At the same time, compared to the pre-2020 period, the categories of training falling within the scope of the Adult Education Act (2013. évi LXXVII. törvény a felnőttképzésről) were considerably expanded. Currently, as a general rule, all training programmes targeted at skill acquisition or development falls under the scope of the act, including so-called internal training organised for employees. Exceptions include, inter alia, courses that are part of the core activities of public education, VET, or higher education institutions, as well as internal in-service courses of less than 6 hours. 

Of particular note are statutory training courses (formerly known as authority training courses), which have been governed by adult learning rules since 2020, but only in a limited scope (notification, data provision). 

The reformed adult training also brought changes in terms of funding. Now, in addition to budgetary subsidies from the national budget and EU funds, scholarships can also be awarded to participants in adult training. And since the summer of 2021, a loan is also available for those who take part in vocational training, training for a partial vocation or training of priority importance for the national economy. While at the start of the training loan available in adult training, the subsidised-rate training credit could be used to support living costs in addition to the training fee, from the end of 2021 this has only been available for funding the training fee. 

The regulations concerning VAT payable for the training have also changed. Currently, trainings organised under the law are exempt from VAT, if the training provider provides the requested data concerning the adult training; as well as language training, and professional training and training for partial vocation.

Higher education

The strategic document discussed by the government on 22 December 2014, Shifting of Gears in Higher Education (Fokozatváltás a felsőoktatásban ) stated as a sectoral goal the establishment of a performance-oriented higher education system that provides a higher quality together with the efficient utilisation of resources. The purpose of this is to create and operate a higher education system that is well positioned in the international education and research sector, responds quickly to social challenges, and fundamentally determines the economic competitiveness of the country. The keywords of this are competition, quality, performance and success.

Hungarian higher education consists of higher education institutions managed in various forms. These institutions can be colleges or universities. The institutions operate with different maintenance models. 

Based on Hungarian knowledge, innovation and talent, a new model of public trust has been introduced, which is more responsive to the needs of the economy and public services, with a public service mission that works more effectively with businesses. 21 previously state-maintained universities have been placed under the maintenance of such trusts. From September 2021, more than 180,000 students, i.e. nearly seventy percent of the students began their studies at a model-changing institution. In addition, the proportion of church-managed institutions is significant (30,000 people), while six institutions remain state-maintained. Furthermore, there are private higher education institutions.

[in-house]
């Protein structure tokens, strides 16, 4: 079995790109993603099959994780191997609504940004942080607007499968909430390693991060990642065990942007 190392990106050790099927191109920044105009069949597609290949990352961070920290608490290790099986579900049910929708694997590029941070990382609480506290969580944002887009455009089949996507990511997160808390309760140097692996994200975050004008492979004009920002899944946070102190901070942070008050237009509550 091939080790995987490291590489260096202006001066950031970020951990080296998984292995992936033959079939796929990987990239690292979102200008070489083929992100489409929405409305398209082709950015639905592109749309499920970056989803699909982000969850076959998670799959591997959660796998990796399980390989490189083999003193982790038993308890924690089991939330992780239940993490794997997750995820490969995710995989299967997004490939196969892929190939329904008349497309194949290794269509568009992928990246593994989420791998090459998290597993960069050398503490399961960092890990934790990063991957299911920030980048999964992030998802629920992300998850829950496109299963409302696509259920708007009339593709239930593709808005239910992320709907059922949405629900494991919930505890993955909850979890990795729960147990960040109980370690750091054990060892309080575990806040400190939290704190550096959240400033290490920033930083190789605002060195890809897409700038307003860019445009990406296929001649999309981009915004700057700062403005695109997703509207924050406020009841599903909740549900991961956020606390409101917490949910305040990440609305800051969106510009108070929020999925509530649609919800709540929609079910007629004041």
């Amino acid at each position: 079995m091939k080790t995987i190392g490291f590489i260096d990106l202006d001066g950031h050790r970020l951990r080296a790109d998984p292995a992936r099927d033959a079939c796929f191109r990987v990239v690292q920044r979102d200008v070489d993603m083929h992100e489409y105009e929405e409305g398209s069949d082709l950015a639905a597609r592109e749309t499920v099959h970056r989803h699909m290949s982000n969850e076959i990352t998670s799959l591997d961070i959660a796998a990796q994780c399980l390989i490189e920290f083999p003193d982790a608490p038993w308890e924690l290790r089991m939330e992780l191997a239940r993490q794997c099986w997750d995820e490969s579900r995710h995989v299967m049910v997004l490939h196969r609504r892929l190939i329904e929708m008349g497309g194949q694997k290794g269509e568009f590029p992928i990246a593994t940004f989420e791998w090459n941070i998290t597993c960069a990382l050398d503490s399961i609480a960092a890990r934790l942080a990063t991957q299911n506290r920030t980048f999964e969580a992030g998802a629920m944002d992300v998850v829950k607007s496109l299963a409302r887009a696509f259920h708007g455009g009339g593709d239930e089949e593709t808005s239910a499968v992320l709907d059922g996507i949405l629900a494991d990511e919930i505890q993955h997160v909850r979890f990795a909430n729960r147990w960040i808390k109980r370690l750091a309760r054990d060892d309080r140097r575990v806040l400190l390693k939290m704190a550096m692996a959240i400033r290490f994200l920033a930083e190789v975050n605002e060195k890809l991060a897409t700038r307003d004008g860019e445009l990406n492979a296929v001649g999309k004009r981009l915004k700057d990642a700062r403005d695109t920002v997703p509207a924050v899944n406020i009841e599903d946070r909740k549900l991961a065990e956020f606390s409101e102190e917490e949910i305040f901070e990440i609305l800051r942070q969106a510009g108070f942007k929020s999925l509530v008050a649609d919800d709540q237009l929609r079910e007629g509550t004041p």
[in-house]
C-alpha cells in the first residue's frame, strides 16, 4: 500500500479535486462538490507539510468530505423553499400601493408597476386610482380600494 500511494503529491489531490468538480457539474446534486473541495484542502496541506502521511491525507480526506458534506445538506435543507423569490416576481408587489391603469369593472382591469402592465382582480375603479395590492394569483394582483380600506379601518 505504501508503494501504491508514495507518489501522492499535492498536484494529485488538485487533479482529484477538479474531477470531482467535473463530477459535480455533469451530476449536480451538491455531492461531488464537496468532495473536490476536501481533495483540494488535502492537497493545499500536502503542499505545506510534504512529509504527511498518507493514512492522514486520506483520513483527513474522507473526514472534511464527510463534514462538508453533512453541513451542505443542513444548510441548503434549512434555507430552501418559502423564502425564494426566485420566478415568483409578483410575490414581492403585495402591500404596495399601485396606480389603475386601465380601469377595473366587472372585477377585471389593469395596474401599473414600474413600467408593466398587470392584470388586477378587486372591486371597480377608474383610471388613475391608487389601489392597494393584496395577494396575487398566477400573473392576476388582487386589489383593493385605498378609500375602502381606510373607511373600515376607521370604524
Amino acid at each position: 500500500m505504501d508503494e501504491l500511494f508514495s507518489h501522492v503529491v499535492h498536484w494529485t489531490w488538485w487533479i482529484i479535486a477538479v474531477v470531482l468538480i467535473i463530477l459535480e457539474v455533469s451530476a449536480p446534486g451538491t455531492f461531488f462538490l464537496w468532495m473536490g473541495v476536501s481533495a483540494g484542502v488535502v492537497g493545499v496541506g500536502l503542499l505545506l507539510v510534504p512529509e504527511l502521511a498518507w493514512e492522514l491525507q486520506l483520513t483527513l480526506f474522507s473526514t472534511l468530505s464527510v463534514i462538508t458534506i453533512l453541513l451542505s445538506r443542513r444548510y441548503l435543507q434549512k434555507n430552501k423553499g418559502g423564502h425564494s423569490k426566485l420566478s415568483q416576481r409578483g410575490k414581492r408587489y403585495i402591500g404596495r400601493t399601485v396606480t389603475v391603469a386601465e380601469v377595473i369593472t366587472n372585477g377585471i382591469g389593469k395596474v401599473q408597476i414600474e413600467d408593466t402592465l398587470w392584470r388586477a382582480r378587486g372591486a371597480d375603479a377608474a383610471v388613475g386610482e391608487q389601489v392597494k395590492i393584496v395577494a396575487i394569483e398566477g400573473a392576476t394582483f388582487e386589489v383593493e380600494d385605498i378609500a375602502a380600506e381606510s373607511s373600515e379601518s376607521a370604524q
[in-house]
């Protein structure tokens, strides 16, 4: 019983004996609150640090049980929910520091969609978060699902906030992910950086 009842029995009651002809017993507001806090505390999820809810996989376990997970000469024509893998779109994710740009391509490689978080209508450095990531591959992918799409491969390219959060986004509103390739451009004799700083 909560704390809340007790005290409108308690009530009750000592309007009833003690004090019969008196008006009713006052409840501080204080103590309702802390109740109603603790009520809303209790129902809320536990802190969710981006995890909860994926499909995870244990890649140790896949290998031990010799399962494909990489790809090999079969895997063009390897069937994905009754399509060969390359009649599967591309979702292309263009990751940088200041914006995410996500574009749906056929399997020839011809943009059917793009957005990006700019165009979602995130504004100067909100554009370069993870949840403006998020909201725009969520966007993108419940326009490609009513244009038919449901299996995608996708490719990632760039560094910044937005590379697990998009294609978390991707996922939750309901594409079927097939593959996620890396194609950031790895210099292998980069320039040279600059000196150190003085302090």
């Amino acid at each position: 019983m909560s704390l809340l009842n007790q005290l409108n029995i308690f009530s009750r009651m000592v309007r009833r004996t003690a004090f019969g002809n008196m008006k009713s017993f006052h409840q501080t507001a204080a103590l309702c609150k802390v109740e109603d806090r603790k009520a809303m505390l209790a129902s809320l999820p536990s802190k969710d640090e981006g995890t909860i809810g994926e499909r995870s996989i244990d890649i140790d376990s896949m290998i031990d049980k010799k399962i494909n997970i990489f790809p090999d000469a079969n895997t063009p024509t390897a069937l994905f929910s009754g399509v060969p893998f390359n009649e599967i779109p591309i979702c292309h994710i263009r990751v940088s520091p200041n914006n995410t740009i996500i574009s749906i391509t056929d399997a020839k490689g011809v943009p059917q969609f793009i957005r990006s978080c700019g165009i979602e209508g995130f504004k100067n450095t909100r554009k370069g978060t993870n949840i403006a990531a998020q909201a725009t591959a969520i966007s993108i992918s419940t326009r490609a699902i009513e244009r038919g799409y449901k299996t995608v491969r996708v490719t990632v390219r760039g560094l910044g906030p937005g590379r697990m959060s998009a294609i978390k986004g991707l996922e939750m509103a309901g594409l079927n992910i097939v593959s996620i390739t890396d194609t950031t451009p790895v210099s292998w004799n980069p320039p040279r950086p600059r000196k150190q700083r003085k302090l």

Public spendings on education

Reviewing the period between 2010 and 2020, it can be seen that, total public expenditure on education as a share of GDP showed a downward trend until 2013: it decreased from 4.6% to 3.9%. After 2013, expenditures to GDP gradually increased (to 4.4% by 2016), then stayed at 4.2-4.3% in 2017-2018. In 2019, despite the increase of amounts in expenditures, overall public spending on education to GDP decreased to 3.9%, then further decreased in 2021 to 3.5%, even though expenditures at nominal value continued to increase.

Source: Central Statistical OfficeSource: Central Statistical Office

In nominal terms, for the entire period between 2005 and 2021, expenditures increased significantly (by 153%). 

Source: Central Statistical Office

Source: Central Statistical Office

The increase in kindergarten expenditure is spectacular (at almost 76%), while that of primary, secondary and higher education is more modest. The budget for primary and secondary education (ISCED 1–3) decreased year by year between 2010 and 2013, after the previous fluctuation, and then increased significantly; thus the increase was 38.5% for the whole period between 2005–2021. Following a previous fluctuation, an increase can be seen also in higher education (ISCED 6), which resulted in a 69% increase for the period as a whole. 

Source: Central Statistical Office (in 2014, the institutional reporting switched to accounting according to government functions, so the data can only be compared with data from previous years to a limited extent.) 

Source: Central Statistical Office (in 2014, the institutional reporting switched to accounting according to government functions, so the data can only be compared with data from previous years to a limited extent.)